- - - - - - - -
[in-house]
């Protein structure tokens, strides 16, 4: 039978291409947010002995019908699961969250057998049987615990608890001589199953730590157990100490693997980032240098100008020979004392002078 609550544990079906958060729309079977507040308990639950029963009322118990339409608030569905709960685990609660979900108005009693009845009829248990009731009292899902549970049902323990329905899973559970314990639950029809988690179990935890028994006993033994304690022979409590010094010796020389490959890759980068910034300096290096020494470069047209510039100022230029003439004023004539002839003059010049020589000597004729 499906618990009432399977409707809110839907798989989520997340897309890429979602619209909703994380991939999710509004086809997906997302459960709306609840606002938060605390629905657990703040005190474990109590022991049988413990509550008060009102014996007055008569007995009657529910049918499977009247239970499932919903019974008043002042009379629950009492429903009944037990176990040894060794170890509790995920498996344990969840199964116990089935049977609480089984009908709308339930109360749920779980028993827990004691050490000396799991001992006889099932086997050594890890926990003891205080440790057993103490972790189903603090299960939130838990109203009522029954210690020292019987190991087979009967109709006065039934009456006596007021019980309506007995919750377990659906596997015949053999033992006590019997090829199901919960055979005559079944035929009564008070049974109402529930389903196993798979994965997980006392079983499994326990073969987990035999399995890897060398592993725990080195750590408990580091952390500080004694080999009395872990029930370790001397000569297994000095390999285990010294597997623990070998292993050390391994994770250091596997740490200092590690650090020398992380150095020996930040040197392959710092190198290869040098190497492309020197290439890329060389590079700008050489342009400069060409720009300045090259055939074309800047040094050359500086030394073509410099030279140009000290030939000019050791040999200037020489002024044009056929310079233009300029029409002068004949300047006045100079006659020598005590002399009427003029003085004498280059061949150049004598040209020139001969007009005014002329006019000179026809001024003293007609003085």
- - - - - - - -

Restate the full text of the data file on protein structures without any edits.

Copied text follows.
[in-house]
């Protein structure tokens, strides 16, 4: 039978291409947010002995019908699961969250057998049987615990608890001589199953730590157990100490693997980032240098100008020979004392002078 609550544990079906958060729309079977507040308990639950029963009322118990339409608030569905709960685990609660979900108005009693009845009829248990009731009292899902549970049902323990329905899973559970314990639950029809988690179990935890028994006993033994304690022979409590010094010796020389490959890759980068910034300096290096020494470069047209510039100022230029003439004023004539002839003059010049020589000597004729 499906618990009432399977409707809110839907798989989520997340897309890429979602619209909703994380991939999710509004086809997906997302459960709306609840606002938060605390629905657990703040005190474990109590022991049988413990509550008060009102014996007055008569007995009657529910049918499977009247239970499932919903019974008043002042009379629950009492429903009944037990176990040894060794170890509790995920498996344990969840199964116990089935049977609480089984009908709308339930109360749920779980028993827990004691050490000396799991001992006889099932086997050594890890926990003891205080440790057993103490972790189903603090299960939130838990109203009522029954210690020292019987190991087979009967109709006065039934009456006596007021019980309506007995919750377990659906596997015949053999033992006590019997090829199901919960055979005559079944035929009564008070049974109402529930389903196993798979994965997980006392079983499994326990073969987990035999399995890897060398592993725990080195750590408990580091952390500080004694080999009395872990029930370790001397000569297994000095390999285990010294597997623990070998292993050390391994994770250091596997740490200092590690650090020398992380150095020996930040040197392959710092190198290869040098190497492309020197290439890329060389590079700008050489342009400069060409720009300045090259055939074309800047040094050359500086030394073509410099030279140009000290030939000019050791040999200037020489002024044009056929310079233009300029029409002068004949300047006045100079006659020598005590002399009427003029003085004498280059061949150049004598040209020139001969007009005014002329006019000179026809001024003293007609003085």